Teenage psychedelic band Sen Segur, from Gwynedd in Wales aged 17 - 19, have seen their music featured across the world on radio stations, TV and online. In addition, the young band have already written, recorded and released their first EP record ‘Pen Rhydd’ in May this year.

Sarah Horn, aged 18 from Wakefieldis a contemporary folk musician, who has been playing at folk clubs since the age of 13. Sarah played during the closing of the Galtres Festival in York last year, as well as performing on the main stage at Shepley Spring Festival and at the Moonbeams festival in July. Baz Barwick, aged 19 from Wales, is the songwriter behind Welsh folk-fusion band “One String Loose”.  The band has been exciting audiences around the UK and Europe since 2003, reaching the finals of the BBC Radio 2 Young Folk Awards, followed with a polished performance at Glastonbury Festival on the Avalon Stage. More recently the band released their second studio album “KUMQUAT” which has been received superbly both by critics and fans.

Leeds based trio Penguin – Matt Cornish, Joel Small and Danny Prochera all 18, are influenced by the likes of Biffy Clyro and Twin Atlantic and their eclectic mix of soaring riffs and sparce, melodic vocals have been making waves locally since their victory at Voice 2008 in Castleford and Rebel Music’s Battle of the Bands a year later. They have played Barnsley’s Bomfest for the last two years and Huddstock in 2009.

Emma Jane Downing, aged 19, from Sandown on the Isle of Wight, wrote her first song and performed her first gig at the Birmingham NEC at just 13 years old. Emma has already performed at the Isle of Wight festival as well as in bands at many gigs.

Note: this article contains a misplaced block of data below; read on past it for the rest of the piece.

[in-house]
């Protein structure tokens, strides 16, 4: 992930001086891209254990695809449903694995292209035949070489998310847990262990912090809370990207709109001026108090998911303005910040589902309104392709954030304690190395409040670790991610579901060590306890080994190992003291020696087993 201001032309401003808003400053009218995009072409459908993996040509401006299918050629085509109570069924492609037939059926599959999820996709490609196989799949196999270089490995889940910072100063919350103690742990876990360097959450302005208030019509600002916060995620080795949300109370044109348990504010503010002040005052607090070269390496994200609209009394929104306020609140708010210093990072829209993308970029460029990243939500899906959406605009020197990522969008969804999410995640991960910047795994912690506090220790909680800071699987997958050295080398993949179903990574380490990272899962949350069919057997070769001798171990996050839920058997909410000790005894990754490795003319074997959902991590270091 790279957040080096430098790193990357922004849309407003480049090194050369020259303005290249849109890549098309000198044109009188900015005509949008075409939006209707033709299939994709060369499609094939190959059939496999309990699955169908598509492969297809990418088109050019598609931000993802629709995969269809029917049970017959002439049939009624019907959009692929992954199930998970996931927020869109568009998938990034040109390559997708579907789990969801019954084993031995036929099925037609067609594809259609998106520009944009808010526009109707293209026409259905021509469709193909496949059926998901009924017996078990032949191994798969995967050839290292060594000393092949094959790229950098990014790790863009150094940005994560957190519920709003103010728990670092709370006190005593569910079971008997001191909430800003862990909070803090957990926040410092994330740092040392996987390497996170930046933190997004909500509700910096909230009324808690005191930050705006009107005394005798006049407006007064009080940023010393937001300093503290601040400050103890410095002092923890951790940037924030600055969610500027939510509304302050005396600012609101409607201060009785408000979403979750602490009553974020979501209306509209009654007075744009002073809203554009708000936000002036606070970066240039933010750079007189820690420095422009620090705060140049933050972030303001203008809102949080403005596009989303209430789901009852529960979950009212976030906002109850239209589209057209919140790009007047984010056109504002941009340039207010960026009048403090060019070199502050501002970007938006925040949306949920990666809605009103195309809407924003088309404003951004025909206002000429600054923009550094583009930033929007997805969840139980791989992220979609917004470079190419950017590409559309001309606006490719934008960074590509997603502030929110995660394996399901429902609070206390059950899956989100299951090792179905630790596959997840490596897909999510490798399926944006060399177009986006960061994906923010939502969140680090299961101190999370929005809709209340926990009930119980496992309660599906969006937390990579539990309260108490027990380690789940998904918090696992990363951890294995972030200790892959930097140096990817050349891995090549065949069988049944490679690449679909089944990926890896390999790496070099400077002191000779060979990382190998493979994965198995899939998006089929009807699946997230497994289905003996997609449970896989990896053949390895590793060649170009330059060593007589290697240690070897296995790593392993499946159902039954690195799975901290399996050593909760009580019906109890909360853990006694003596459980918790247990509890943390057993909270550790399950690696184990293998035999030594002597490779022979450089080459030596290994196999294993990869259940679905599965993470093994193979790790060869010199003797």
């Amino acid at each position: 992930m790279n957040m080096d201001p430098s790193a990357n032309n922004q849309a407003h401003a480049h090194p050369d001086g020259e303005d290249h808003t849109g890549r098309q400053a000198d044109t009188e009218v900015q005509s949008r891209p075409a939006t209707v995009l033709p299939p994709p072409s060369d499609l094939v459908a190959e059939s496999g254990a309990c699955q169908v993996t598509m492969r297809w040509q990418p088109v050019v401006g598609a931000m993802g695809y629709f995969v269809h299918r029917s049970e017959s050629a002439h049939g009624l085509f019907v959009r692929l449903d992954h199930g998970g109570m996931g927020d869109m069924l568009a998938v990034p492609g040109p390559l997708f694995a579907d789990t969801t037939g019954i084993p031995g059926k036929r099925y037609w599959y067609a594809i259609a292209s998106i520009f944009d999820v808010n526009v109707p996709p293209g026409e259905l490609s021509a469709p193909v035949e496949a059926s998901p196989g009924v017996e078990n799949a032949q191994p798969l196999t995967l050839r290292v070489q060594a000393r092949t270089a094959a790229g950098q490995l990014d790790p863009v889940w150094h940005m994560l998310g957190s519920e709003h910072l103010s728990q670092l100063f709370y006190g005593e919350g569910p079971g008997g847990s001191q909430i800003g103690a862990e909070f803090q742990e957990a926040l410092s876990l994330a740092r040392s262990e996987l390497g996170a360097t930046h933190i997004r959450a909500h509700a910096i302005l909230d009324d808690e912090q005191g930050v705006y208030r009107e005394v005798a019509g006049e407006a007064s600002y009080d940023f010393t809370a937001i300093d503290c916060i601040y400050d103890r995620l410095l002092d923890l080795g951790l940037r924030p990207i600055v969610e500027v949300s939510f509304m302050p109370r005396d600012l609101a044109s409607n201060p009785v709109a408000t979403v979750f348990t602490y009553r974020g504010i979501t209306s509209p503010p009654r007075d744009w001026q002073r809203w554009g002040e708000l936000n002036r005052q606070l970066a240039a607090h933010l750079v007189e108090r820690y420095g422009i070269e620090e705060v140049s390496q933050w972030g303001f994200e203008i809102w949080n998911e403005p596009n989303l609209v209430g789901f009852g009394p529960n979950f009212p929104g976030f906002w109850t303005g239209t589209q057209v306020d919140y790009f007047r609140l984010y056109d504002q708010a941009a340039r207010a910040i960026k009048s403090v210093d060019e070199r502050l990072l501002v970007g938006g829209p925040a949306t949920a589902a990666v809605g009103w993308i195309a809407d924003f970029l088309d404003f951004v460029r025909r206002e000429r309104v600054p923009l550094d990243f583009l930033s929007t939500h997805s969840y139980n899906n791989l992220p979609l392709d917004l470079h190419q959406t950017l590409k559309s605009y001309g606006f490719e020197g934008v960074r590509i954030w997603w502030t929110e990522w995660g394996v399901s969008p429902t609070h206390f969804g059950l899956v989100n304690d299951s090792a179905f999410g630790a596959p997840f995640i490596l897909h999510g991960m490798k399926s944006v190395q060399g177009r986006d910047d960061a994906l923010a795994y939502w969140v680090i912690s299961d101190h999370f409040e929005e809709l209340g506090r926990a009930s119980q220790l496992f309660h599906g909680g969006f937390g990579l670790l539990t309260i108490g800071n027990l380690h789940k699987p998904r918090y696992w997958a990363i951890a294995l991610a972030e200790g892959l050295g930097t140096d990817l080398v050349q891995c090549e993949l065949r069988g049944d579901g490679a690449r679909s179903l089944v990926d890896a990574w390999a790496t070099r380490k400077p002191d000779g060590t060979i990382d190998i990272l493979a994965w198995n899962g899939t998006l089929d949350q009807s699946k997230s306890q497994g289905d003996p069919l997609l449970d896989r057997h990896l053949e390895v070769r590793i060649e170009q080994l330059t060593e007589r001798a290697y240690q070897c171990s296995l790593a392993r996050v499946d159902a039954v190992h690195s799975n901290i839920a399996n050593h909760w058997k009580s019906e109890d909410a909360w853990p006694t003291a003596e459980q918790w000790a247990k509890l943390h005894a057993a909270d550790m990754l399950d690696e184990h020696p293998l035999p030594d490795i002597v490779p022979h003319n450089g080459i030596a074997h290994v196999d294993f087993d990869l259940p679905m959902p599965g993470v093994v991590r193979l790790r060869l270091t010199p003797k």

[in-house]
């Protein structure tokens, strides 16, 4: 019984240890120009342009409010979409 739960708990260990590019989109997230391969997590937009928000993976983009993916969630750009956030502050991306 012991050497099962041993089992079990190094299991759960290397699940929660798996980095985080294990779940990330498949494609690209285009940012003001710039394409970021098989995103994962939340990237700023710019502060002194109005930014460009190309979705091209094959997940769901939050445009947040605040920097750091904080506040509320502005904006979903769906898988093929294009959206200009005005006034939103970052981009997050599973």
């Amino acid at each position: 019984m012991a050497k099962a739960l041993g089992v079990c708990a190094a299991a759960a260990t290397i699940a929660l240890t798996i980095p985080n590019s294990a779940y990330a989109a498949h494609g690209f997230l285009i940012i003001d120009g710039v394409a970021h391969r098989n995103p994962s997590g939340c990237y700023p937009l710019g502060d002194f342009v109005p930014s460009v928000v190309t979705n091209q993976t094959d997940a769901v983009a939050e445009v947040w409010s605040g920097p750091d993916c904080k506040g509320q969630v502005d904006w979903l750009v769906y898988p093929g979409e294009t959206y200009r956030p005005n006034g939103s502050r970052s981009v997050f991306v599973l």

Fabio Lendrum, 19 years old, from London, has already signed a worldwide deal with Warner Records and is currently bringing his highly anticipated debut album to completion.  Fabio received a gold plaque for a production and writing cut on Example’s hit single ‘Won’t Go Quietly’. An early starter Fabio wrote his first song at the age of 11 and performed his first gig at 16.

Ryan Thompson, aged 19-year from County Down in Northern Ireland completed his first song aged 17 and performed at his first gig last year at London’s ‘Orlando Bloom’ event. Known by his DJ name ‘Screendeath’, Ryan has already seen his tracks broadcast across national and local stations including BBC Radio 1, Kiss FM and Rinse FM.

Lea-Anna Gallimore, 19, from London, wrote her first song, ‘If you’ve got love’, with her mum, aged just 9, and has already enjoyed success with both her singles ‘Kisses’ and ‘Kat Play’ broadcast on BBC 1Xtra.

The Class of 2011 event included advice from Gemma Kenyon of PRS for Music’s Membership department, on making the most of a PRS for Music membership and Laura Whitticase from the PRS for Music Foundation who talked through funding opportunities available to young creators. 

About PRS for Music

PRS for Music represents the rights of over 118,000 songwriters, composers and music publishers in the UK. As a membership organisation it ensures creators are paid whenever their music is played, performed or reproduced, championing the importance of copyright to protect and support the UK music industry. The UK has a proud tradition of creating wonderful music that is enjoyed the world over and PRS for Music has been supporting the creators of that music since 1914.

PRS for Music provides business and community groups with easy access to over 10m songs through its music licences. In an industry worth over £4.1bn PRS for Music is uniquely placed to be a voice for music and music creators. Collecting £537.4m in 2015, PRS for Music is one of the world’s most efficient combined rights organisations. With over 100 representation agreements in place globally, PRS for Music's network represents over two million music creators.